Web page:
Why do the Japanese hoteliers don’t want Tattooed Body in Public Baths?

November 04, 2015   963

Yes If you have got Tattoo on your body you might not be allowed to get in Public baths in Japanese Hotels. As per a report published in Japan Times, “A new survey was conducted by the official Japan Tourism Agency according to which 56 percent of Japanese hotels and inns are not willing to allow guests with tattooed bodies into their public bathing facilities. The report also mentioned that thirteen percent of hoteliers want that even if guests have tattoos they need to be at least hidden whereas there are just 31 percent who find tattoos to be totally cool.


History Says Japan Has Been Tattoo-Friendly

But the point is why are the hoteliers are so much against of people with tattoos. If we look at the history of Japan then tattoos have been quite popular among people then. Looking at Jomon Period which dates back between 0,500 and 300 B.C.E, there were clay figurines with tattoo-like marks. The tattoos were popular even among working class in 17th, 18th and 19th centuries, who took advantage of the country’s flowering sculptures to critique the country’s military autocracy but ended up with some of art on their bodies.

Jon Mitchell reporter at Japan times wrote “It was difficult for the samurai to ignore these indelible critiques,???, “so they imposed bans on tattooing.???

What Affected Japanese Tattoo Artistry?

Mitchell also wrote that the Japanese tattoo artistry was affected in middle of the 19th century when the Western countries started to colonize Asian countries. The major reason of this blow was the fear of the authorities that the westerners would consider their tattoo culture as uncivilized to Westerners and thus they decided to shut it completely. Permanent body art had become the territory of the yakuza, Japanese gangsters.

But the scenario did change with time. The tattoo industry is still flourishing at a small scale with body art being popular among the youth. But the results of the survey are really astonishing according to which tattoos are nowhere near to the mainstream.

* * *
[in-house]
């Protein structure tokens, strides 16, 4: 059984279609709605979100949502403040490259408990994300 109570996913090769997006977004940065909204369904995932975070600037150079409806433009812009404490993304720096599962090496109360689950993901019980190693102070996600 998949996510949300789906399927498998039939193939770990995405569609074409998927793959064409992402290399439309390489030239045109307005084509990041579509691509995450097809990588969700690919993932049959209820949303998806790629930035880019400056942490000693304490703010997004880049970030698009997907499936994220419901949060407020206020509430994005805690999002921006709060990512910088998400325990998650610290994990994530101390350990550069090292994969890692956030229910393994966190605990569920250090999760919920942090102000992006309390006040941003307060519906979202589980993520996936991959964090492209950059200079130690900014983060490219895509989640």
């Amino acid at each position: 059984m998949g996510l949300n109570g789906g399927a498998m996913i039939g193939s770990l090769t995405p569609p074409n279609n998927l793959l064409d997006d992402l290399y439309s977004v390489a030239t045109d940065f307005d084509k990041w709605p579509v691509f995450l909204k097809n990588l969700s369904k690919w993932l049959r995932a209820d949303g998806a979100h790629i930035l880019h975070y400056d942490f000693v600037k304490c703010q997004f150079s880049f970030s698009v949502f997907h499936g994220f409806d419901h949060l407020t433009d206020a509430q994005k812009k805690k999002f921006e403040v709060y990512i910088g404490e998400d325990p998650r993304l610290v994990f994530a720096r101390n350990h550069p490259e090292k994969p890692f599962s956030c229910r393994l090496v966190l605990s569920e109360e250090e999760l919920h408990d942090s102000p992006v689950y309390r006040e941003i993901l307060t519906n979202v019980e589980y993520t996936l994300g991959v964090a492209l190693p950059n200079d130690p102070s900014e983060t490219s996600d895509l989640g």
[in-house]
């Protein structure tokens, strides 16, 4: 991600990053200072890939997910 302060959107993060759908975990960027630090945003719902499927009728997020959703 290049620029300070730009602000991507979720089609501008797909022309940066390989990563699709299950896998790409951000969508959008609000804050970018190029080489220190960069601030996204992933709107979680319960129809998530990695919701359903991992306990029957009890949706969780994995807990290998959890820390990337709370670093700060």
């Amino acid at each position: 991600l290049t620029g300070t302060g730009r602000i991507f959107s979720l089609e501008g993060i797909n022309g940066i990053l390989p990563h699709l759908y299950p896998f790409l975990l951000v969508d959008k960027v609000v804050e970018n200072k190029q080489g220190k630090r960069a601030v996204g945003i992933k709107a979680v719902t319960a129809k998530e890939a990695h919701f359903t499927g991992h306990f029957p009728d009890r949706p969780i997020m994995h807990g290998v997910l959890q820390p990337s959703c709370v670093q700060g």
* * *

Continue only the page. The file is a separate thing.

Another step was taken by Osaka officials where they asked the employees of the city to disclose if they have any visible tattoos. Osaka’s mayor said, “If tattoos of city employees are seen by the public, the city government will lose its credibility because they will make people feel nervous and intimidated,???

2020 Tokyo Summer Olympics

Japan is gearing up for the 2020 Tokyo Summer Olympics and the tourism agency of the place is putting in best efforts to prepare Japan for giving the foreigners, athletes and tourists a warm welcome. The Fukushima nuclear site is undergoing cleanup since 2013 and even the country is spending heavily to lessen the effects of the leaking radiation. So, the Japanese government is spending billions of dollars to beautify Japan as much as possible to welcome the delegates.

But the point is foreigners like tattoos much more than Japanese and if you look at figures then one in five Americans have a tattoo over the skin and the scenario is more or less same in Europe.

So, why is tattoo such a big issue for Japan’s tourism industry. When they are already spending endlessly for the Olympics then why such a ban on the tattoos?

And it’s obvious for foreigners to enjoy the country’s public bath culture and this is likely going to attract many visitors especially during summers. But if they won’t be allowed to enter the pools or public bath places just because they have a tattoo over their skin then it’s definitely going to leave some sore.

Well, the Olympics is still 5 years far and this gives enough time to the Japan’s tourism industry to think over it and come out with something that is favorable for all.

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